• avatar
    • Jake Howlett
    • Fri 6 May 2005 16:58

    Are Apple on to a winner? Hmm, I'm not so sure. What they might gain with the Mini is the share of the market who were thinking of getting an Apple but not quite sure about the expense. I can't imagine they'll end up with their target - those with a PC who want something new, while keeping most of the kit they've already got. Almost definitely they won't win any of the first time buyers out there.

    What's is good about the Mini is that it's affordable for those with a PC who've always wanted a Mac as well. Especially folk like us with a justification for buying one.

    Whatever. They are beautiful!!

  4. The plan is to make it cheap enough that the people buying iPods opt for the matching unit on the desk. They're hoping for an iPod halo effect.

    I really like my iBook and would certainly like a Mac Mini.

    Though I'd really like the iBook Mini (though probably just rumour), but I probably have a vision of what that could be which isn't reality (assuming the machine even is).

  5. I made the leap to a powerbook last year as my primary development machine. I was VERY nervous to begin with since all of my experience to date was on Windows (and a touch of Linux). Would it have my development tools and software I needed on a dialy basis?

    Short answer is: I have never been happier with a computer. Everything is just so well put together...and just works without continual bluescreens and reboots.

    Admittedly I don't use Notes Designer (which does not run on the Mac), so that's about the only thing that would be nice to have. There is Virtual PC, but is runs like a lame dog so don't recommend that.

    My 2c.

  6. Did you install the memory upgrade yet? I've had the new RAM for two months and I just can't bring myself to try the "puty knifes". The local Apple reseller wants $85 to do it.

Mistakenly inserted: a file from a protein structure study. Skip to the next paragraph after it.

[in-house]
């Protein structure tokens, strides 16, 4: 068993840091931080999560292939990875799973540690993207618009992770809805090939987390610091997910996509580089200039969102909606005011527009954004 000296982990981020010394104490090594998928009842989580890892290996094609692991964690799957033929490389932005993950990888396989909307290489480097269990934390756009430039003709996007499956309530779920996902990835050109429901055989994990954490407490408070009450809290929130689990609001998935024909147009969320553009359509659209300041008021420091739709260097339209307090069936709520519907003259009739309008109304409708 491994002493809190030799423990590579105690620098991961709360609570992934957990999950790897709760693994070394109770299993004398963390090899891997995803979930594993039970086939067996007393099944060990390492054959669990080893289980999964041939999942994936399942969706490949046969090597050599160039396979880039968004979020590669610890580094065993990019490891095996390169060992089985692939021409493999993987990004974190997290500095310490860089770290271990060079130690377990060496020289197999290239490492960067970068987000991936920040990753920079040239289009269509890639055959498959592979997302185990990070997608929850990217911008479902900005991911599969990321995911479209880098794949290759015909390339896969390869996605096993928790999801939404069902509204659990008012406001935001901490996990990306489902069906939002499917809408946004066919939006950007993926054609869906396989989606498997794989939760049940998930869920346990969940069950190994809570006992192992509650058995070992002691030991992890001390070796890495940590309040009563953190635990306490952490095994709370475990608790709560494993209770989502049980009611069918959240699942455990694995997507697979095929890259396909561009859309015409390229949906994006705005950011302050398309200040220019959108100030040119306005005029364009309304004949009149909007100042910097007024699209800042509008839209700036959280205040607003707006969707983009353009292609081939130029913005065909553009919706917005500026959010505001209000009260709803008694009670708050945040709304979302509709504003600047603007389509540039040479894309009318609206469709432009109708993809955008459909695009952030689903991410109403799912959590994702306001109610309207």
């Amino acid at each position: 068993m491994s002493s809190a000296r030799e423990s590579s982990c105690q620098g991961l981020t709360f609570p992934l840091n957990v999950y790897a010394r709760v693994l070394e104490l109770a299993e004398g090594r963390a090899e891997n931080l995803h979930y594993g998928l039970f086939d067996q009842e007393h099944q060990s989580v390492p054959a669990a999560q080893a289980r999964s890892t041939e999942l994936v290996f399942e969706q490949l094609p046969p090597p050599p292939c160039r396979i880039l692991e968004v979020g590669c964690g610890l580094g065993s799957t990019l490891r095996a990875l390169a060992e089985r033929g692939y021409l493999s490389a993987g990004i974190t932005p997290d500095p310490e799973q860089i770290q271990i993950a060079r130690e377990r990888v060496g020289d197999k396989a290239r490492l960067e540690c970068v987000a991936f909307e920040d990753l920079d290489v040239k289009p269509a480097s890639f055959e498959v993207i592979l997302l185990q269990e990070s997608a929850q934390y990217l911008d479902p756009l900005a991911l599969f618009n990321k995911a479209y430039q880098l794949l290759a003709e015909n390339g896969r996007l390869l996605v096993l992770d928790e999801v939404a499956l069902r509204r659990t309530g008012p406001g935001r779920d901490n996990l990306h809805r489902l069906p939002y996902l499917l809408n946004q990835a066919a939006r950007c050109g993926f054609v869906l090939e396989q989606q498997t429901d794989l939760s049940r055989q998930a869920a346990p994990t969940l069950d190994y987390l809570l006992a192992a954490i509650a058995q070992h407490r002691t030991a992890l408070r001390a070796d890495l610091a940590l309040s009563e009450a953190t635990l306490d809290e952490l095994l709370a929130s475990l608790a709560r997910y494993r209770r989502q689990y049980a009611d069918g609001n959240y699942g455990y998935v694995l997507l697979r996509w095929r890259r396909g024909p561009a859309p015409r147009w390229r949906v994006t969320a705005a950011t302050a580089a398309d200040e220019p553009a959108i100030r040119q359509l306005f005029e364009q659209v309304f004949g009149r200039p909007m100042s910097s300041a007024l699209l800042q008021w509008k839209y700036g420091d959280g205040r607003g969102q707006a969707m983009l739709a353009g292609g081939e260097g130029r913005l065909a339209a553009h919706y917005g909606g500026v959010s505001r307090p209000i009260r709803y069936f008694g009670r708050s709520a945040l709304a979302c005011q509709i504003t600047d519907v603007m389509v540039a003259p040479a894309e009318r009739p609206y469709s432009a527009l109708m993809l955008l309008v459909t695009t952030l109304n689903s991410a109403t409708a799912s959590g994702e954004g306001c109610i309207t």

• avatar
    • Jake Howlett
    • Sun 8 May 2005 11:13

    I've not dared yet Ed. I'm waiting for Tiger to arrive and I'll upgrade RAM and OS at the same time - hopefully it will have a greater impact that way.

    • avatar
    • Dick Norman
    • Tue 10 May 2005 15:08


    In the SE/SE30 days, there was a Mac Cracker which was kind of a round disk 1-1/2" in diameter with a thin "blade" welded across the circumference. The back side had a handle about 14" long that gave the blade the leverage necessary to crack open the Mac. Based upon your description, it sounds like a Mac Cracker would work nicely, if you could find one on E-bay or somewhere.


    • avatar
    • Jake Howlett
    • Tue 10 May 2005 15:34

    Dick. I used a wallpaper scraper (US: "putty knife"?) in the end. Wasn't too hard. Although it was a little un-nerving having to apply more pressure than seemed necessary in order to prize it apart.

    • avatar
    • Mike
    • Fri 15 Jul 2005 08:29

    Jake -

    After having the mac mini for two months now, what are your impressions? How often do you use it, and what is it not able to do for you (excluding Notes, of course). Thanks.

    -- Mike

    • avatar
    • Jake Howlett
    • Fri 15 Jul 2005 08:33

    Mike. Hmm, two months on. What to say? Well, it's not my primary machine but is always on and is used mainly for iTunes background muzak as I work. If I could, I'd love to use it as my sole PC - just because it looks so damn cool. it is still mainly there to check web designs in Safari and for this it's a must-have.

    For the price I'd recommend everybody get one. What have you got to lose?

    • avatar
    • Mike
    • Fri 15 Jul 2005 08:41

    Nothing to lose at all. I'm tossing around the idea of a mac mini or going all the way up the ladder to a powerbook. Decisions, decisions.

    • avatar
    • Mike
    • Tue 19 Jul 2005 08:01 AM

    Thanks for the info, Jake. Dove into the Mini last night. Way cool.

    -- Mike